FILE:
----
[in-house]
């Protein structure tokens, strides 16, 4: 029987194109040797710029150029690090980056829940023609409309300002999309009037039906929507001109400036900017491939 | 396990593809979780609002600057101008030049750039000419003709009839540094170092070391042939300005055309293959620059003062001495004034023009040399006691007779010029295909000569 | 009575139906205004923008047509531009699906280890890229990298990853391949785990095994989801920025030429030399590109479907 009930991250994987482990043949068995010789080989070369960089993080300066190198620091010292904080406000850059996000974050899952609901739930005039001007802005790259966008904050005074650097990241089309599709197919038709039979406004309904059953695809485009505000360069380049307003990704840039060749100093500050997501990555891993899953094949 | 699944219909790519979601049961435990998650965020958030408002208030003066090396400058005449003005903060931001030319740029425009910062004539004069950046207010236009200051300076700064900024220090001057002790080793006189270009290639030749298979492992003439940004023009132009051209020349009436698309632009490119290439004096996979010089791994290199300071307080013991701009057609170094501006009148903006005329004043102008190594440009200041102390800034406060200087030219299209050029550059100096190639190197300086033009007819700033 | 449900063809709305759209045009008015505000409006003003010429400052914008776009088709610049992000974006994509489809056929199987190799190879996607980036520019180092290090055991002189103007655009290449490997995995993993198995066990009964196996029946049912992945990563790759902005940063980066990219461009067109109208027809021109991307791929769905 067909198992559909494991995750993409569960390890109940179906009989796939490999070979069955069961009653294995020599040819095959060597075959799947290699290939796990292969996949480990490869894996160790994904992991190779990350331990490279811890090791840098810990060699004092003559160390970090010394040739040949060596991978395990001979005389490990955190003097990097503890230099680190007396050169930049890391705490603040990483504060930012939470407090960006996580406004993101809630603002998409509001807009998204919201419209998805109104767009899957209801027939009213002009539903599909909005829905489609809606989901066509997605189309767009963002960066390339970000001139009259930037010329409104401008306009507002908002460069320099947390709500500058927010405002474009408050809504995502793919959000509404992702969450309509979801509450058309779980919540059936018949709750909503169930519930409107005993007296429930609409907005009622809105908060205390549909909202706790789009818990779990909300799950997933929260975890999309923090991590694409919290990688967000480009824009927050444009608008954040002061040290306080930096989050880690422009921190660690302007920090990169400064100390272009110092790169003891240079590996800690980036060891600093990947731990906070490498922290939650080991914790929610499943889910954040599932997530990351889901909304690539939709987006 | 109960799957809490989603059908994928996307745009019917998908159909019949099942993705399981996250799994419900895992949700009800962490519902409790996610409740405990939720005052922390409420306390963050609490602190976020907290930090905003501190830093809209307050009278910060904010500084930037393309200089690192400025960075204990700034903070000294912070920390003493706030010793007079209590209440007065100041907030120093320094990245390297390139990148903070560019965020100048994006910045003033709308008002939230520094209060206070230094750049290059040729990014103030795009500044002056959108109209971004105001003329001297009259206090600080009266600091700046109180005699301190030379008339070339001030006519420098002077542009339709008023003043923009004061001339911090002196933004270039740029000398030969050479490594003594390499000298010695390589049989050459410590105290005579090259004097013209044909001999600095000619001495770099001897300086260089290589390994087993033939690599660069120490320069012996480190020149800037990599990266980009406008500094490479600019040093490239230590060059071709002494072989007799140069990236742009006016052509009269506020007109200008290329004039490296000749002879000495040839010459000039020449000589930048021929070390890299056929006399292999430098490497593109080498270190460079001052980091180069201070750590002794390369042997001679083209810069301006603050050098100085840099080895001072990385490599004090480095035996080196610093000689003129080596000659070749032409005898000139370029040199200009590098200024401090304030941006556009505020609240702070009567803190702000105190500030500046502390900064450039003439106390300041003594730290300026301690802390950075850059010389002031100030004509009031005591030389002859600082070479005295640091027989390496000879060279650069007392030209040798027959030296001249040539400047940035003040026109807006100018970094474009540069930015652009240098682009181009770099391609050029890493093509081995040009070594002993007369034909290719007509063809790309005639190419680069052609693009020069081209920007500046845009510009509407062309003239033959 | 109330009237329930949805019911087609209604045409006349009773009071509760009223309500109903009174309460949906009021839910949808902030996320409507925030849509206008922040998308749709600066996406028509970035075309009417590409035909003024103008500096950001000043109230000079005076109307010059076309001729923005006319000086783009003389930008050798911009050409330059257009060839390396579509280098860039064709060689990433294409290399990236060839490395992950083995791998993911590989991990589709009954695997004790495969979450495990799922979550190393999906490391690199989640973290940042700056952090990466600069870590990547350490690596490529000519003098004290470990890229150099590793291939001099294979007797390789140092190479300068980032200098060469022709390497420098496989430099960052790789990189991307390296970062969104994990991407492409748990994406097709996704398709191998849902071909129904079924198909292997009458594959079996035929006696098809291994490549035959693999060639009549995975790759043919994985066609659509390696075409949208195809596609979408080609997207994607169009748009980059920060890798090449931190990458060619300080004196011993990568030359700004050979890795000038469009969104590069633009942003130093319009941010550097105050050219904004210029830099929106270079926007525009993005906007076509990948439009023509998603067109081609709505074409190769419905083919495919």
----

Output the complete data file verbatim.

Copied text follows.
[in-house]
């Protein structure tokens, strides 16, 4: 029987194109040797710029150029690090980056829940023609409309300002999309009037039906929507001109400036900017491939 | 396990593809979780609002600057101008030049750039000419003709009839540094170092070391042939300005055309293959620059003062001495004034023009040399006691007779010029295909000569 | 009575139906205004923008047509531009699906280890890229990298990853391949785990095994989801920025030429030399590109479907 009930991250994987482990043949068995010789080989070369960089993080300066190198620091010292904080406000850059996000974050899952609901739930005039001007802005790259966008904050005074650097990241089309599709197919038709039979406004309904059953695809485009505000360069380049307003990704840039060749100093500050997501990555891993899953094949 | 699944219909790519979601049961435990998650965020958030408002208030003066090396400058005449003005903060931001030319740029425009910062004539004069950046207010236009200051300076700064900024220090001057002790080793006189270009290639030749298979492992003439940004023009132009051209020349009436698309632009490119290439004096996979010089791994290199300071307080013991701009057609170094501006009148903006005329004043102008190594440009200041102390800034406060200087030219299209050029550059100096190639190197300086033009007819700033 | 449900063809709305759209045009008015505000409006003003010429400052914008776009088709610049992000974006994509489809056929199987190799190879996607980036520019180092290090055991002189103007655009290449490997995995993993198995066990009964196996029946049912992945990563790759902005940063980066990219461009067109109208027809021109991307791929769905 067909198992559909494991995750993409569960390890109940179906009989796939490999070979069955069961009653294995020599040819095959060597075959799947290699290939796990292969996949480990490869894996160790994904992991190779990350331990490279811890090791840098810990060699004092003559160390970090010394040739040949060596991978395990001979005389490990955190003097990097503890230099680190007396050169930049890391705490603040990483504060930012939470407090960006996580406004993101809630603002998409509001807009998204919201419209998805109104767009899957209801027939009213002009539903599909909005829905489609809606989901066509997605189309767009963002960066390339970000001139009259930037010329409104401008306009507002908002460069320099947390709500500058927010405002474009408050809504995502793919959000509404992702969450309509979801509450058309779980919540059936018949709750909503169930519930409107005993007296429930609409907005009622809105908060205390549909909202706790789009818990779990909300799950997933929260975890999309923090991590694409919290990688967000480009824009927050444009608008954040002061040290306080930096989050880690422009921190660690302007920090990169400064100390272009110092790169003891240079590996800690980036060891600093990947731990906070490498922290939650080991914790929610499943889910954040599932997530990351889901909304690539939709987006 | 109960799957809490989603059908994928996307745009019917998908159909019949099942993705399981996250799994419900895992949700009800962490519902409790996610409740405990939720005052922390409420306390963050609490602190976020907290930090905003501190830093809209307050009278910060904010500084930037393309200089690192400025960075204990700034903070000294912070920390003493706030010793007079209590209440007065100041907030120093320094990245390297390139990148903070560019965020100048994006910045003033709308008002939230520094209060206070230094750049290059040729990014103030795009500044002056959108109209971004105001003329001297009259206090600080009266600091700046109180005699301190030379008339070339001030006519420098002077542009339709008023003043923009004061001339911090002196933004270039740029000398030969050479490594003594390499000298010695390589049989050459410590105290005579090259004097013209044909001999600095000619001495770099001897300086260089290589390994087993033939690599660069120490320069012996480190020149800037990599990266980009406008500094490479600019040093490239230590060059071709002494072989007799140069990236742009006016052509009269506020007109200008290329004039490296000749002879000495040839010459000039020449000589930048021929070390890299056929006399292999430098490497593109080498270190460079001052980091180069201070750590002794390369042997001679083209810069301006603050050098100085840099080895001072990385490599004090480095035996080196610093000689003129080596000659070749032409005898000139370029040199200009590098200024401090304030941006556009505020609240702070009567803190702000105190500030500046502390900064450039003439106390300041003594730290300026301690802390950075850059010389002031100030004509009031005591030389002859600082070479005295640091027989390496000879060279650069007392030209040798027959030296001249040539400047940035003040026109807006100018970094474009540069930015652009240098682009181009770099391609050029890493093509081995040009070594002993007369034909290719007509063809790309005639190419680069052609693009020069081209920007500046845009510009509407062309003239033959 | 109330009237329930949805019911087609209604045409006349009773009071509760009223309500109903009174309460949906009021839910949808902030996320409507925030849509206008922040998308749709600066996406028509970035075309009417590409035909003024103008500096950001000043109230000079005076109307010059076309001729923005006319000086783009003389930008050798911009050409330059257009060839390396579509280098860039064709060689990433294409290399990236060839490395992950083995791998993911590989991990589709009954695997004790495969979450495990799922979550190393999906490391690199989640973290940042700056952090990466600069870590990547350490690596490529000519003098004290470990890229150099590793291939001099294979007797390789140092190479300068980032200098060469022709390497420098496989430099960052790789990189991307390296970062969104994990991407492409748990994406097709996704398709191998849902071909129904079924198909292997009458594959079996035929006696098809291994490549035959693999060639009549995975790759043919994985066609659509390696075409949208195809596609979408080609997207994607169009748009980059920060890798090449931190990458060619300080004196011993990568030359700004050979890795000038469009969104590069633009942003130093319009941010550097105050050219904004210029830099929106270079926007525009993005906007076509990948439009023509998603067109081609709505074409190769419905083919495919």